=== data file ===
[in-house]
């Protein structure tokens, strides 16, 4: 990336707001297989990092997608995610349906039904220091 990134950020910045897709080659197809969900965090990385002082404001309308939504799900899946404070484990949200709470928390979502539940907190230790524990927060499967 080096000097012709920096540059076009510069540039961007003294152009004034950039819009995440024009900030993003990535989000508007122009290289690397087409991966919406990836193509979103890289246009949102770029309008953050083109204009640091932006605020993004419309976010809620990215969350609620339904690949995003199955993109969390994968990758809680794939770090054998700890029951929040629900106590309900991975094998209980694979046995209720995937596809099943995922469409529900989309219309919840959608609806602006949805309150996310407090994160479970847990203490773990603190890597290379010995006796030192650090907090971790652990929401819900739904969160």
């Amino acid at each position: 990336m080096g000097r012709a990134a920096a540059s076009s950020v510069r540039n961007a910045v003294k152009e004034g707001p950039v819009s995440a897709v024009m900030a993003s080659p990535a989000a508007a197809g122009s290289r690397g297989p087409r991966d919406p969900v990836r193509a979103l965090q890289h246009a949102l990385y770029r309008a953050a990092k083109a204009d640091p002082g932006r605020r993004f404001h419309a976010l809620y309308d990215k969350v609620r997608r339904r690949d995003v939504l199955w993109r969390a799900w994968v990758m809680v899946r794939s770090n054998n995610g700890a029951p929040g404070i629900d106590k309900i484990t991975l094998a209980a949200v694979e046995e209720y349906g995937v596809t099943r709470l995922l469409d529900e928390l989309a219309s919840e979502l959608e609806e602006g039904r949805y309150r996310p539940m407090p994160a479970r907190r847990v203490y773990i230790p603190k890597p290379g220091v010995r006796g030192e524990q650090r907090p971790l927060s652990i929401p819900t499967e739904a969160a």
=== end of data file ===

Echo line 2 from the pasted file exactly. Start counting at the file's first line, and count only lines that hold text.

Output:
């Protein structure tokens, strides 16, 4: 990336707001297989990092997608995610349906039904220091 990134950020910045897709080659197809969900965090990385002082404001309308939504799900899946404070484990949200709470928390979502539940907190230790524990927060499967 080096000097012709920096540059076009510069540039961007003294152009004034950039819009995440024009900030993003990535989000508007122009290289690397087409991966919406990836193509979103890289246009949102770029309008953050083109204009640091932006605020993004419309976010809620990215969350609620339904690949995003199955993109969390994968990758809680794939770090054998700890029951929040629900106590309900991975094998209980694979046995209720995937596809099943995922469409529900989309219309919840959608609806602006949805309150996310407090994160479970847990203490773990603190890597290379010995006796030192650090907090971790652990929401819900739904969160």